‘Lowest cost’ doesn’t equal ‘best value’

Contractors should be involved early on in council and government decision making, there is a lot to fix in regard to infrastructure and our involvement will help. Alan Pollard, CEO, CCNZ.

Last month (March), the Government released its Government Policy Statement on Land Transport 2024-34.This policy statement sets out a $20 billion investment in capital and maintenance works over the next three years and reintroduces Roads of National Significance.

This is welcome, but what is most important right now is the urgency to have actual defined, committed, and funded projects underway. Post-election, investment in infrastructure has significantly slowed, or stopped as local government waits for central government to give direction. This is particularly obvious in water work, but equally relevant across other asset classes.

The policy statement is largely what we expected, although some things are presented strangely. For instance, a funding increase of $640m has been allocated for road maintenance, with a new activity class exclusively for ‘pothole prevention’. While this may resonate with some, it is easy to get caught up in the stigma that potholes have.

I say, let’s call a spade a spade. This is funding for renewals, not potholes. That said, a focus on funding for day-to-day renewals and maintenance is sensible, and more funding will help us catch up after years of ‘sweating the asset’, to ensure our roads are safe to drive on.

I was also disappointed to see the government relying on the antiquated funding methods of petrol tax and road user charges. Pre-election they were bullish about the potential of alternative funding mechanisms including private capital, public-private partnerships, and tolls.

While we need funding to get the programme up and running, it is surprising the NZTA has been left to figure out what these funding sources could be. A lack of funding and financing is plaguing all types of infrastructure at present.

Perhaps the broad, international, research-based approach someone like the Infrastructure Commission might take would be a better way to advance this thinking, get projects funded sooner, and allow the Transport Agency to focus on its core delivery role.

There’s also a reference to ‘value for money’, a phrase the Labour government introduced in the previous draft policy statement. As always, we need to reinforce that this should not be confused with lowest cost.

The procurement process must deliver the best outcomes for our communities, and ‘lowest cost’ does not equal ‘best value for money’.

Finally, it is important to remove the barriers that push costs up – the cost of tendering, consents and consenting delays, and access to clean fill and contaminated fill sites for example.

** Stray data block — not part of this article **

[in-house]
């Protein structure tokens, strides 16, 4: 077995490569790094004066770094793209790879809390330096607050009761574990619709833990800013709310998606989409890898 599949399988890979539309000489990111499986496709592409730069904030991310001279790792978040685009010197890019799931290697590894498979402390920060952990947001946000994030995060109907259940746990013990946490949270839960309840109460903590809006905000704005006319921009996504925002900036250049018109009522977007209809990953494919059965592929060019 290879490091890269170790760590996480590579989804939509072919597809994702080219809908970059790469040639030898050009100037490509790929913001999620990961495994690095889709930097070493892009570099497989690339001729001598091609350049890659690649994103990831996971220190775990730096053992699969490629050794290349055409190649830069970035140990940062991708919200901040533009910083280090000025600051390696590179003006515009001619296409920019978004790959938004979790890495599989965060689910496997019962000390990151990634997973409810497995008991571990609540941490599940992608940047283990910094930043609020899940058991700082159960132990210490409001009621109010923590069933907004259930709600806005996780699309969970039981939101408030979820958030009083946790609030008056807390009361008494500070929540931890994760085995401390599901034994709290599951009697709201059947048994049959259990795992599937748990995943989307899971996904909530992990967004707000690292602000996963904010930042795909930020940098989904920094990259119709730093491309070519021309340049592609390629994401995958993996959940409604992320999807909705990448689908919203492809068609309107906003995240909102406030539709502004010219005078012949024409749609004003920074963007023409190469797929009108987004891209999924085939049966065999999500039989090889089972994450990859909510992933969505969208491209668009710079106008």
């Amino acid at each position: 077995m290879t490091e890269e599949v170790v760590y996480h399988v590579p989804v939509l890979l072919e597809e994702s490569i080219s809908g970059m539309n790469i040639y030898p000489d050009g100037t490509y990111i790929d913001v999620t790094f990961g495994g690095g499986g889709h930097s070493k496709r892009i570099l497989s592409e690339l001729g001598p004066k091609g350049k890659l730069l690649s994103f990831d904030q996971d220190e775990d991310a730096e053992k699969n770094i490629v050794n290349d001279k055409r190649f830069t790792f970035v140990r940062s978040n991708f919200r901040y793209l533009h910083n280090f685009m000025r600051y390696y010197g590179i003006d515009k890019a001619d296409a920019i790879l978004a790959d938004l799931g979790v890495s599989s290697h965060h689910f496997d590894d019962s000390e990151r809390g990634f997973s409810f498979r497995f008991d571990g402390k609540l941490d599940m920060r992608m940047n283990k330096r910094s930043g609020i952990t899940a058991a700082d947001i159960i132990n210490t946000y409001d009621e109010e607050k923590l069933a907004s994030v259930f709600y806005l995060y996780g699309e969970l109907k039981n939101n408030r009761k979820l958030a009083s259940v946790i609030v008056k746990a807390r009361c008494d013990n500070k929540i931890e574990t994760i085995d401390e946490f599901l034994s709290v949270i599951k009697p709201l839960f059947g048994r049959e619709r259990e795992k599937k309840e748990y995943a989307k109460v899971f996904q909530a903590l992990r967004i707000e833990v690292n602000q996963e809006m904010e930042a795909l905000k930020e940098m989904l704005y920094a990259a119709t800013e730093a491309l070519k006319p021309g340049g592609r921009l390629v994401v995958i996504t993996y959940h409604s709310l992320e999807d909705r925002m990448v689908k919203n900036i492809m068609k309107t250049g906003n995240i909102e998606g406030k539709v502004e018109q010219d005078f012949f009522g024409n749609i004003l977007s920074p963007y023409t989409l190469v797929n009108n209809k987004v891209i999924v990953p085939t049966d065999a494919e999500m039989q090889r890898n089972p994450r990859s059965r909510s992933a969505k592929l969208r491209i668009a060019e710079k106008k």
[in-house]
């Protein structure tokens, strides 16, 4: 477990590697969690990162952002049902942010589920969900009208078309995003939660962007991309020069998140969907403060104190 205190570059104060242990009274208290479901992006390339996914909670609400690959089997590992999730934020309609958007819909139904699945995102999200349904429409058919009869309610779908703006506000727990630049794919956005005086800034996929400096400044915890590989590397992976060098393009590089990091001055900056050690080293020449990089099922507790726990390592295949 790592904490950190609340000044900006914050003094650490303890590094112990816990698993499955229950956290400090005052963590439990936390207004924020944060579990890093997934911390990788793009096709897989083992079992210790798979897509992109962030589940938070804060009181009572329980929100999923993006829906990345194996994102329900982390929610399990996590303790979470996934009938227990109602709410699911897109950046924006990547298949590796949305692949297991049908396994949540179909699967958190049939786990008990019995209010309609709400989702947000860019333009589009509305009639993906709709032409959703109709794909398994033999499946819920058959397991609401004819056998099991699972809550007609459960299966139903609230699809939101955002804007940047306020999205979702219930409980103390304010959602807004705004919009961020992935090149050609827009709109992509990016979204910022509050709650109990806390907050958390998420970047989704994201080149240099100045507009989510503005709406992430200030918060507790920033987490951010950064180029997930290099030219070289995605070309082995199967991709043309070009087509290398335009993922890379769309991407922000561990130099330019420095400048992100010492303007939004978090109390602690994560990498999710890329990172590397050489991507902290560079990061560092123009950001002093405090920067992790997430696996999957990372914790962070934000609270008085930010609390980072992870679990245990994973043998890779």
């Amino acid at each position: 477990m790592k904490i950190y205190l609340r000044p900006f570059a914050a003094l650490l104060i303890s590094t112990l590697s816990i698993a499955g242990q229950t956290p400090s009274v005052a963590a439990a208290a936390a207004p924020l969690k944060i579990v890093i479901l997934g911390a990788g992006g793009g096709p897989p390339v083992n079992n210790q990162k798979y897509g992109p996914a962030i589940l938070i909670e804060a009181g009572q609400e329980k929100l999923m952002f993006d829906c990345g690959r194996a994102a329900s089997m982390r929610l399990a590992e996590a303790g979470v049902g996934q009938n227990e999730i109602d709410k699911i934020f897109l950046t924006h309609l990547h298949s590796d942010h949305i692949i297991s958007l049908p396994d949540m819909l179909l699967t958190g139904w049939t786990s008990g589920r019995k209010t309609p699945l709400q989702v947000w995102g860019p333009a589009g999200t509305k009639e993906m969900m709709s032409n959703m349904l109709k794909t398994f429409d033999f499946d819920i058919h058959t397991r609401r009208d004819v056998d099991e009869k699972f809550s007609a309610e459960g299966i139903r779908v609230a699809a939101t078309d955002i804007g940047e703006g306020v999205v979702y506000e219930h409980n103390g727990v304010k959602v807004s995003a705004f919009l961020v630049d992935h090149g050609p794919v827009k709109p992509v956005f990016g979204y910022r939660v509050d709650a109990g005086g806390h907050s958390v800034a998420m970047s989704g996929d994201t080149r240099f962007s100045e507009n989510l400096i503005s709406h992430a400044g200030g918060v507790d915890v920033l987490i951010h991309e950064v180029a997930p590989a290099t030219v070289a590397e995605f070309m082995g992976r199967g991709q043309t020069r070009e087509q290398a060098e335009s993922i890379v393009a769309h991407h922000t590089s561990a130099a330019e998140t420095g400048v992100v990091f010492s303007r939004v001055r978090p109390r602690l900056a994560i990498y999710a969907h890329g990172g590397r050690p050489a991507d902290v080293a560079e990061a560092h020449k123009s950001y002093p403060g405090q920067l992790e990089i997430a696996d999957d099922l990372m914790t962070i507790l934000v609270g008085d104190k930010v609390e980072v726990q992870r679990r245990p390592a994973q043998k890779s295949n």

If the Government is looking for value for money and more efficiency, this is a good place to start. The new fast tracked consenting may bring projects to market faster than has recently been possible.

Overall, the policy statement is a welcome commitment from our Government. And, it signals investment in our roading infrastructure. But in future, we must be more focused on getting things done consistently, across multiple electoral terms.

We will be sharing our submission on the GPS Land Transport with members, and I encourage you to have your say when consultation opens or get in touch to inform our submission.

This brings me to the local approach.

I recently met with a local authority that had commissioned a report into its contract management, which identified there had been large scale cost increases in its projects. However, there was no reference to which costs had increased, or the reason why costs had increased. The statement was a mere generalisation.

There were implications in the report that the cost increases were an indication something was going wrong with the contract. But, without facts or examples to back up that claim, there are many other viable reasons for the cost increases. Interestingly, the report itself had cost tens of thousands of dollars, but appeared to offer little help in identifying the root cause of the cost escalation.

So, the conversation was again centred around how to cut more meat out of the contract, rather than how to achieve better efficiency and cost effectiveness in the way the region operates. I suspect contractors could have told the local authority exactly what each cost was, and why it had escalated.

This made me think about the need for better dialogue between the practical and the ideological. My team and I frequently hear from members who are baffled by this sort of decision making, and dealing with regulatory change that is not fit for purpose.

Industry should have input into these changes, so CCNZ will be stepping up efforts with contractors to provide more detailed local submissions and engagements with councils to make sure the practical knowledge of contractors is considered, and regulation actually adds value rather than just adding complexity and cost.

There’s a lot to fix out there – for instance our current competitive procurement system results in a lot of wasted spend on unsuccessful tenders.

In my view, there needs to be more early contractor engagement and councils and central government agencies should consider contractors as valued partners rather than suppliers under a master – servant arrangement.

We need to support our decision makers with good, practical knowledge about how to achieve value for money, rather than lowest cost. This extends to the services that central and local government deliver – for instance cleanfills and management of local and national resources.

That’s something we’ll keep working towards for our members, along with more appreciation for the great work contractors do constructing and maintaining the country we live in.

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